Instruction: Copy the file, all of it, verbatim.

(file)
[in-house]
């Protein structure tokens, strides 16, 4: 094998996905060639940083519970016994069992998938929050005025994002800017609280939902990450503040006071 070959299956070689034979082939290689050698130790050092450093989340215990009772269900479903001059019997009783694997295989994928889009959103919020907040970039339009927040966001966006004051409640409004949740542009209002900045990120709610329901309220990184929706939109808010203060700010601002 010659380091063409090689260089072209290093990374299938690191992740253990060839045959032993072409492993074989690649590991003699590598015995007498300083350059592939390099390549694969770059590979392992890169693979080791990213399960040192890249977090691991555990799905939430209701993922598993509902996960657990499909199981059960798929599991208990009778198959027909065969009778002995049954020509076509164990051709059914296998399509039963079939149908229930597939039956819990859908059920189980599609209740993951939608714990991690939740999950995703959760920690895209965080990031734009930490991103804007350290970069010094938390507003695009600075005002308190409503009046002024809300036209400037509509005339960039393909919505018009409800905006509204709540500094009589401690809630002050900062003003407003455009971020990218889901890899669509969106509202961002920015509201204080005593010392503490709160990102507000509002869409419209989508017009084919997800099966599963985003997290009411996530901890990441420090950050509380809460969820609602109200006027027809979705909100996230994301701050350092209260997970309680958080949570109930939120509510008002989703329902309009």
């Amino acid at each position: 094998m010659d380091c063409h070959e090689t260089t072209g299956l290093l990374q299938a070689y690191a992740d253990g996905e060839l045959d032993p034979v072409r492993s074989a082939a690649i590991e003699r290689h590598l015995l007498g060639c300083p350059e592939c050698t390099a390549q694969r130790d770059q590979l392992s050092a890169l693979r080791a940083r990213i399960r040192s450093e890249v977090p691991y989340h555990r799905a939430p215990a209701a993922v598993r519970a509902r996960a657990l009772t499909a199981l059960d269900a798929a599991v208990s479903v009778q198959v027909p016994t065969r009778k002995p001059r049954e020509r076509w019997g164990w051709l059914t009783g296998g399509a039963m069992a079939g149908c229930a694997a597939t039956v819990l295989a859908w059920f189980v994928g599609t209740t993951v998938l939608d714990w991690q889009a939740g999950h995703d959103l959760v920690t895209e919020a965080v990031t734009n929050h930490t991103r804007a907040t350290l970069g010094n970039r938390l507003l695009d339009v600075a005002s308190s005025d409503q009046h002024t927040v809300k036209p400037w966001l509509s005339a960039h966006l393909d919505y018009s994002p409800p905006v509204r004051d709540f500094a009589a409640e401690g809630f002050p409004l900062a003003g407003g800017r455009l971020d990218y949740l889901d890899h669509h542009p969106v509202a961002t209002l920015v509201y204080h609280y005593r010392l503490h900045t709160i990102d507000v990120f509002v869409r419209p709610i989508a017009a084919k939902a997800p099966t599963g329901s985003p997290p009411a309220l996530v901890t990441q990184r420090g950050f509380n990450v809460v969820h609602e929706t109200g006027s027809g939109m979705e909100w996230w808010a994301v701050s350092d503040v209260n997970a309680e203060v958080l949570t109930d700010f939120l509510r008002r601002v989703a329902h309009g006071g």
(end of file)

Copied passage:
[in-house]
């Protein structure tokens, strides 16, 4: 094998996905060639940083519970016994069992998938929050005025994002800017609280939902990450503040006071 070959299956070689034979082939290689050698130790050092450093989340215990009772269900479903001059019997009783694997295989994928889009959103919020907040970039339009927040966001966006004051409640409004949740542009209002900045990120709610329901309220990184929706939109808010203060700010601002 010659380091063409090689260089072209290093990374299938690191992740253990060839045959032993072409492993074989690649590991003699590598015995007498300083350059592939390099390549694969770059590979392992890169693979080791990213399960040192890249977090691991555990799905939430209701993922598993509902996960657990499909199981059960798929599991208990009778198959027909065969009778002995049954020509076509164990051709059914296998399509039963079939149908229930597939039956819990859908059920189980599609209740993951939608714990991690939740999950995703959760920690895209965080990031734009930490991103804007350290970069010094938390507003695009600075005002308190409503009046002024809300036209400037509509005339960039393909919505018009409800905006509204709540500094009589401690809630002050900062003003407003455009971020990218889901890899669509969106509202961002920015509201204080005593010392503490709160990102507000509002869409419209989508017009084919997800099966599963985003997290009411996530901890990441420090950050509380809460969820609602109200006027027809979705909100996230994301701050350092209260997970309680958080949570109930939120509510008002989703329902309009």
């Amino acid at each position: 094998m010659d380091c063409h070959e090689t260089t072209g299956l290093l990374q299938a070689y690191a992740d253990g996905e060839l045959d032993p034979v072409r492993s074989a082939a690649i590991e003699r290689h590598l015995l007498g060639c300083p350059e592939c050698t390099a390549q694969r130790d770059q590979l392992s050092a890169l693979r080791a940083r990213i399960r040192s450093e890249v977090p691991y989340h555990r799905a939430p215990a209701a993922v598993r519970a509902r996960a657990l009772t499909a199981l059960d269900a798929a599991v208990s479903v009778q198959v027909p016994t065969r009778k002995p001059r049954e020509r076509w019997g164990w051709l059914t009783g296998g399509a039963m069992a079939g149908c229930a694997a597939t039956v819990l295989a859908w059920f189980v994928g599609t209740t993951v998938l939608d714990w991690q889009a939740g999950h995703d959103l959760v920690t895209e919020a965080v990031t734009n929050h930490t991103r804007a907040t350290l970069g010094n970039r938390l507003l695009d339009v600075a005002s308190s005025d409503q009046h002024t927040v809300k036209p400037w966001l509509s005339a960039h966006l393909d919505y018009s994002p409800p905006v509204r004051d709540f500094a009589a409640e401690g809630f002050p409004l900062a003003g407003g800017r455009l971020d990218y949740l889901d890899h669509h542009p969106v509202a961002t209002l920015v509201y204080h609280y005593r010392l503490h900045t709160i990102d507000v990120f509002v869409r419209p709610i989508a017009a084919k939902a997800p099966t599963g329901s985003p997290p009411a309220l996530v901890t990441q990184r420090g950050f509380n990450v809460v969820h609602e929706t109200g006027s027809g939109m979705e909100w996230w808010a994301v701050s350092d503040v209260n997970a309680e203060v958080l949570t109930d700010f939120l509510r008002r601002v989703a329902h309009g006071g």